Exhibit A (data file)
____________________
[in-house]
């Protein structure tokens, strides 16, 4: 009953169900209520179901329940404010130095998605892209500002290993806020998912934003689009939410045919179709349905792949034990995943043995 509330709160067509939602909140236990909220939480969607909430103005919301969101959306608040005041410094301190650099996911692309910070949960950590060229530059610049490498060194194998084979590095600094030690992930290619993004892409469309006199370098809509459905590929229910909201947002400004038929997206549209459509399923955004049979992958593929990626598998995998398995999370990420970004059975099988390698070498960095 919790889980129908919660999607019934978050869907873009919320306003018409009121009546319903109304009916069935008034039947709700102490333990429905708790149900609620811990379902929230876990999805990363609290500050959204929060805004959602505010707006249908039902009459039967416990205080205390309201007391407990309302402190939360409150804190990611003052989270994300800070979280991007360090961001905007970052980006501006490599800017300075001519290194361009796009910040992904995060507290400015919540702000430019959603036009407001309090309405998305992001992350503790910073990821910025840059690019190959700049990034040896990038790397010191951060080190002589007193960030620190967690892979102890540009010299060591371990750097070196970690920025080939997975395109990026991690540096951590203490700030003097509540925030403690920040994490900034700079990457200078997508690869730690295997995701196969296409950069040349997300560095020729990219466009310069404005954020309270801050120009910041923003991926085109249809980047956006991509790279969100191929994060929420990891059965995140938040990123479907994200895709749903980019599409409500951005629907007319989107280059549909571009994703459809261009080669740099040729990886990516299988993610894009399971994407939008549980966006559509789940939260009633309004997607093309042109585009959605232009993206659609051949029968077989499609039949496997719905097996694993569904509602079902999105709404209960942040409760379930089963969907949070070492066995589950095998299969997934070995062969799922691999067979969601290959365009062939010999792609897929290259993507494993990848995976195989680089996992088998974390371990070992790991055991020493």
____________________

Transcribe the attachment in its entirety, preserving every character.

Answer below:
[in-house]
């Protein structure tokens, strides 16, 4: 009953169900209520179901329940404010130095998605892209500002290993806020998912934003689009939410045919179709349905792949034990995943043995 509330709160067509939602909140236990909220939480969607909430103005919301969101959306608040005041410094301190650099996911692309910070949960950590060229530059610049490498060194194998084979590095600094030690992930290619993004892409469309006199370098809509459905590929229910909201947002400004038929997206549209459509399923955004049979992958593929990626598998995998398995999370990420970004059975099988390698070498960095 919790889980129908919660999607019934978050869907873009919320306003018409009121009546319903109304009916069935008034039947709700102490333990429905708790149900609620811990379902929230876990999805990363609290500050959204929060805004959602505010707006249908039902009459039967416990205080205390309201007391407990309302402190939360409150804190990611003052989270994300800070979280991007360090961001905007970052980006501006490599800017300075001519290194361009796009910040992904995060507290400015919540702000430019959603036009407001309090309405998305992001992350503790910073990821910025840059690019190959700049990034040896990038790397010191951060080190002589007193960030620190967690892979102890540009010299060591371990750097070196970690920025080939997975395109990026991690540096951590203490700030003097509540925030403690920040994490900034700079990457200078997508690869730690295997995701196969296409950069040349997300560095020729990219466009310069404005954020309270801050120009910041923003991926085109249809980047956006991509790279969100191929994060929420990891059965995140938040990123479907994200895709749903980019599409409500951005629907007319989107280059549909571009994703459809261009080669740099040729990886990516299988993610894009399971994407939008549980966006559509789940939260009633309004997607093309042109585009959605232009993206659609051949029968077989499609039949496997719905097996694993569904509602079902999105709404209960942040409760379930089963969907949070070492066995589950095998299969997934070995062969799922691999067979969601290959365009062939010999792609897929290259993507494993990848995976195989680089996992088998974390371990070992790991055991020493």